While moving through the crowd the people will carry on conversations and generally it works fairly well. The only issue is that the same voices get reused throughout the entire game meaning that you’ll run into the same beggar woman at every street corner. You’d think she’d leave me alone, I’ve lost track of how many times I’ve thrown her into a brick wall. Before you ask, yes, there’s an achievement for that.
Assassins Creed has found the right balance between button mashing excitement and well-timed tactical combat. If you are having a hard time finding the sweet spot between them, rest on the block more than the blind attack. Trust me, complete button mashing will yield you more personal damage than success.
You have two basic modes; low profile and high profile. There are variants to these modes, but that’s basically it. To switch between modes you hold a trigger down to go to high profile, otherwise you’re in low mode. All of your controls and actions are based on the profile you’re in at the time. Your non-directional controls are based on head (Y), main hand (X), off-hand (B) and legs (A).
The combat is surprisingly deep, and although your targetting can sometimes be off (where you are surrounded by guards and one person is targetted, you may actually start attacking another guard as they are closer, or higher risk, etc) it works very well. You have four weapon types, in open combat you will likely use sword and the short blade/dagger. You have six different basic move types. You have grab, swing, and step and then versions of those while blocking (break grab, counter and dodge). You also have target lock, block, throw dagger, break block and combo. Not all of these combat skills are available initially; they are unlocked as you progress and face more difficult combat as you travel to the wealthier areas in the respective cities.
Non-combat control is just as well-thought out. Climbing can be a pure joy to do as well as moving through crowds. As you progress you will unlock non-combat abilities like catch ledge and tackle (a personal favorite of mine). Riding the horse is basic and intuitive, and it doesn’t take long to master racing with them and avoiding obstacles. The camera controls are intuitive, and you can take control with the right stick should you see fit. If you lock onto a target the camera will follow them, and this works especially well for assassinations and pickpocketing.
Here’s the meat and potatoes, folks. Is this game fun? Does it shine? Does it have shortcomings that need to be mentioned?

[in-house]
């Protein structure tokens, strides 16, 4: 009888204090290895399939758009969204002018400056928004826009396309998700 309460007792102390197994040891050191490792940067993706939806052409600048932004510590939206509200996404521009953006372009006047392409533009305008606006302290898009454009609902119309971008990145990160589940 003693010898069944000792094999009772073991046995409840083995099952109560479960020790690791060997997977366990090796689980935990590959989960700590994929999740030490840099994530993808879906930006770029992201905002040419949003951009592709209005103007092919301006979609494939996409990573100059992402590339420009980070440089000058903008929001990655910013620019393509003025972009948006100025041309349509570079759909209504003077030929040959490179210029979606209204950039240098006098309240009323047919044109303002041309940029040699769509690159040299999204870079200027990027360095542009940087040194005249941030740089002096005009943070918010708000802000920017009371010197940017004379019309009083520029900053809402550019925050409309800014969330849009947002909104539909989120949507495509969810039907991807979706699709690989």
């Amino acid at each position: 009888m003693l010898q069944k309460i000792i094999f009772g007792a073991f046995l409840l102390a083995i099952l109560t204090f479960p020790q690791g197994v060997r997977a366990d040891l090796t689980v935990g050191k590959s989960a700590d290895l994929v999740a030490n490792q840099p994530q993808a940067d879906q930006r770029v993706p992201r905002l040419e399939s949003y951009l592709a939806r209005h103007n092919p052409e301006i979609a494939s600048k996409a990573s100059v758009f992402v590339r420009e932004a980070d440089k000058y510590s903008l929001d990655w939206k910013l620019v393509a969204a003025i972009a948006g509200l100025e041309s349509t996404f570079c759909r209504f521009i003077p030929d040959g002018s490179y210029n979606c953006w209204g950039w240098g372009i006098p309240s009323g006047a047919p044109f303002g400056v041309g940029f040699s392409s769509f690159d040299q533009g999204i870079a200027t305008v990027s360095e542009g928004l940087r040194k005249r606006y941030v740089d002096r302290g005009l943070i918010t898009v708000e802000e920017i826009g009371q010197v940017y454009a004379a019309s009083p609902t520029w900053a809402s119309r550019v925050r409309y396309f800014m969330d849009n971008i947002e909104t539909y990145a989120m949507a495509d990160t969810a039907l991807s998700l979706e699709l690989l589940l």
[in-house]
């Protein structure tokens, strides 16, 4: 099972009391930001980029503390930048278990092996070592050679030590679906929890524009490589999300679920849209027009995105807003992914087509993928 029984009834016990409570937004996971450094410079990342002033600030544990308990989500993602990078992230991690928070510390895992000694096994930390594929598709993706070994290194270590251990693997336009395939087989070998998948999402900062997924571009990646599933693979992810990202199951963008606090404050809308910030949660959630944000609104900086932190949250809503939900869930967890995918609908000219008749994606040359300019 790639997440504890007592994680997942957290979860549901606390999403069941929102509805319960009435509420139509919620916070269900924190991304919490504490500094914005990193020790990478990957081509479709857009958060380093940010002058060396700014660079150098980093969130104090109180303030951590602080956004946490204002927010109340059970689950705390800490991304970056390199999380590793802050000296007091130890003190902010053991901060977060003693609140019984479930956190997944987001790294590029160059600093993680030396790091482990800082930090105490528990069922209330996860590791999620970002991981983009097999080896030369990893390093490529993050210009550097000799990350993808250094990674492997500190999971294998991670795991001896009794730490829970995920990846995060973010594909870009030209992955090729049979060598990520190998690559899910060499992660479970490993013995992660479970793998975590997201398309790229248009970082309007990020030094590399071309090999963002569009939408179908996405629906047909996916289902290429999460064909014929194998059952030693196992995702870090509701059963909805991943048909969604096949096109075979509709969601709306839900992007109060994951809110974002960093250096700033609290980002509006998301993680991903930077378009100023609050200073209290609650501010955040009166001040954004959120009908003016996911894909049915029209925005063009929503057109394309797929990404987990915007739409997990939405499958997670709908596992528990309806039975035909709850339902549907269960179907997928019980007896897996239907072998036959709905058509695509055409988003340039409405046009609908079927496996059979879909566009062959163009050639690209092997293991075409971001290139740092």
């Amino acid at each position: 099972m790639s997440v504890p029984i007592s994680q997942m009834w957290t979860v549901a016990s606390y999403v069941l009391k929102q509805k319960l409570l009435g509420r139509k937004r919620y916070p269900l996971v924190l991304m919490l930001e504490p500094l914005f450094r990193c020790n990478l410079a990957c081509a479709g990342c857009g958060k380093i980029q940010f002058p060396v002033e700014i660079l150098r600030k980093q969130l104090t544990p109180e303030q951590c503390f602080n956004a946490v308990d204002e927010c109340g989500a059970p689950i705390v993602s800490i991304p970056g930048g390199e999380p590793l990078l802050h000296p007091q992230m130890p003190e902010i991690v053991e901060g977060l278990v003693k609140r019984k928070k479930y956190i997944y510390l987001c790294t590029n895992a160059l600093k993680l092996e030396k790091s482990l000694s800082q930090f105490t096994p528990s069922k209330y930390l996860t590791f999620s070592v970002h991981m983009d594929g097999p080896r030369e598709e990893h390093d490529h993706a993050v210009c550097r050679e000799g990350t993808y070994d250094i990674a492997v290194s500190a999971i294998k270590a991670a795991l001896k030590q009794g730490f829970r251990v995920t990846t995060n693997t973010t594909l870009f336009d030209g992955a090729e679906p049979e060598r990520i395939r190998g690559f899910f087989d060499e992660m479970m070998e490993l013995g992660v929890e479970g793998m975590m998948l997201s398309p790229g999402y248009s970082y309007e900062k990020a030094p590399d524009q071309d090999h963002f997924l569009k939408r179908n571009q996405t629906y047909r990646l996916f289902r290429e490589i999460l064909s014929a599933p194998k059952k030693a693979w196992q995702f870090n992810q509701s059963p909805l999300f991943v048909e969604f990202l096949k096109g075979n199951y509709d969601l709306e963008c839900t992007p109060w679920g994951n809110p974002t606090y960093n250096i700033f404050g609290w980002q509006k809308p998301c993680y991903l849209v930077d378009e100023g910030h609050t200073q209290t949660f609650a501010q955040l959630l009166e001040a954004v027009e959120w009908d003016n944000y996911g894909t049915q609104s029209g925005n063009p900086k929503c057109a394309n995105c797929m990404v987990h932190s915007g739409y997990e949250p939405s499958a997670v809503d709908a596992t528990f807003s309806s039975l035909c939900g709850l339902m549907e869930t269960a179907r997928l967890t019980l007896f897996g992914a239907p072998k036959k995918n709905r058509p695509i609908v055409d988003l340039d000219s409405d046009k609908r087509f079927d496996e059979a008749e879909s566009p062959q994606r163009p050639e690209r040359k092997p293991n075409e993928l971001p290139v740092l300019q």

In a word, yes.
Ubisoft did so much right with this game, that if Grand Theft Auto and all the superhero/sandbox games that came out after it weren’t there, this would be a title to sit on the throne. Unfortunately Assassin’s Creed came after the previously mentioned titles but didn’t learn from all of the pitfalls of the repetitive game mechanics that we’ve seen far too often in other games. The types of missions are climb the tower, save the villagers, pickpocket, eavesdrop, interrogate, and informant (which includes assassinate multiple targets and fetch the flags with time limits). All of them end up being transparent by the end of the game, and several of them ended up annoying me. Tasks such as pickpocketing and eavesdropping become so easy that it takes seconds to complete but minutes to get there, and then others such as timed missions can take up to an hour to get right, such as one of the “kill the guards that know me” that has you kill 6 guards in under 5 minutes without being detected AT ALL. Ubisoft, take note for the sequel: missions should only be timed if they NEED to be.
It is possible to accomplish those goals, but it loses it’s fun around the 5th time out. Now, you don’t need to do all the missions to progress the storyline, but I’m all for the full experience the game has to offer. I mean, the game actually had me enjoying it even through the moments that had me grinding my teeth and questioning whether I was doing it right or not. I think Assassin’s Creed could have benefitted from some more playtime with Crackdown, such as the rooftop races or sound indicators when near a collectable item, or taken a queue from Saint’s Row way of introducing a twist in the storyline during what would be a routine and predictable mission.
If you see a mission on your map, it is going to be that mission. There is no deviation. If you save a villager it is either a woman or a man who has relatives who help you out after you save them. There is never a moment where a subplot is introduced that takes you down a different path. Given the detail they put into everything else, I would have hoped for more in this.
Another tired gameplay mechanic is civilian nuisance. Beggars are drawn to Altair like flies to midden. It must be the arsenal of weapons he carries; he seems like a giving sort of fellow. The only time they are truly annoying is during pickpocket missions, and they can normally be turned away with the low-profile push. Conversely, if there is a place where sneaking is critical, there will be a leper or two who will summon all their strength to drive you back and blow your cover. Do they push other people? No, for some reason debilitating mental or physical illnesses are provoked by the otherwise invisible Altair. Should you decide to dispatch the infirm you suffer both personal damage and unwanted attention. Used more sparingly they would be impressive, but by my 8th assassination mission I had turned leper assassination to a higher artform.